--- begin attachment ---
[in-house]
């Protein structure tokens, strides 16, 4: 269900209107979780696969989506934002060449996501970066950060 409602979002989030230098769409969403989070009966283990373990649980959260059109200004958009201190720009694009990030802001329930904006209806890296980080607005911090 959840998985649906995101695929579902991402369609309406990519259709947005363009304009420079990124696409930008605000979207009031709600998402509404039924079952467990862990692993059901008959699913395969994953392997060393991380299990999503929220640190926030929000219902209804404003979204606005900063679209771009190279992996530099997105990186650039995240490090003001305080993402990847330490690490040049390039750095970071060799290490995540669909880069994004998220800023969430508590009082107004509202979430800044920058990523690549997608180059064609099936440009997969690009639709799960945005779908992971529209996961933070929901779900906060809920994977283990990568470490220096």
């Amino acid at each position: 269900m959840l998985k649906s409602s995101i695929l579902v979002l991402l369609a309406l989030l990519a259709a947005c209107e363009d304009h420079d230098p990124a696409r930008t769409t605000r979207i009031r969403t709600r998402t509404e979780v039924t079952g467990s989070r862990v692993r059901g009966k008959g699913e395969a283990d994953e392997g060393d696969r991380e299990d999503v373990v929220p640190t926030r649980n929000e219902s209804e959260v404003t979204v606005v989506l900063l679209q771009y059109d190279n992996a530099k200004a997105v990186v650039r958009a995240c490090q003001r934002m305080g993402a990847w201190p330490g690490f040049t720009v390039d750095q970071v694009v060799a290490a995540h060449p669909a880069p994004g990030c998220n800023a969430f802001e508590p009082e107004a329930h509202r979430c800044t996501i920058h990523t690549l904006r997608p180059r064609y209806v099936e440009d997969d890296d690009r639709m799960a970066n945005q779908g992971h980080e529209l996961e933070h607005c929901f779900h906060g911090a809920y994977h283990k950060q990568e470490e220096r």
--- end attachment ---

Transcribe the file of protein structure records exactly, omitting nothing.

[in-house]
């Protein structure tokens, strides 16, 4: 269900209107979780696969989506934002060449996501970066950060 409602979002989030230098769409969403989070009966283990373990649980959260059109200004958009201190720009694009990030802001329930904006209806890296980080607005911090 959840998985649906995101695929579902991402369609309406990519259709947005363009304009420079990124696409930008605000979207009031709600998402509404039924079952467990862990692993059901008959699913395969994953392997060393991380299990999503929220640190926030929000219902209804404003979204606005900063679209771009190279992996530099997105990186650039995240490090003001305080993402990847330490690490040049390039750095970071060799290490995540669909880069994004998220800023969430508590009082107004509202979430800044920058990523690549997608180059064609099936440009997969690009639709799960945005779908992971529209996961933070929901779900906060809920994977283990990568470490220096």
């Amino acid at each position: 269900m959840l998985k649906s409602s995101i695929l579902v979002l991402l369609a309406l989030l990519a259709a947005c209107e363009d304009h420079d230098p990124a696409r930008t769409t605000r979207i009031r969403t709600r998402t509404e979780v039924t079952g467990s989070r862990v692993r059901g009966k008959g699913e395969a283990d994953e392997g060393d696969r991380e299990d999503v373990v929220p640190t926030r649980n929000e219902s209804e959260v404003t979204v606005v989506l900063l679209q771009y059109d190279n992996a530099k200004a997105v990186v650039r958009a995240c490090q003001r934002m305080g993402a990847w201190p330490g690490f040049t720009v390039d750095q970071v694009v060799a290490a995540h060449p669909a880069p994004g990030c998220n800023a969430f802001e508590p009082e107004a329930h509202r979430c800044t996501i920058h990523t690549l904006r997608p180059r064609y209806v099936e440009d997969d890296d690009r639709m799960a970066n945005q779908g992971h980080e529209l996961e933070h607005c929901f779900h906060g911090a809920y994977h283990k950060q990568e470490e220096r």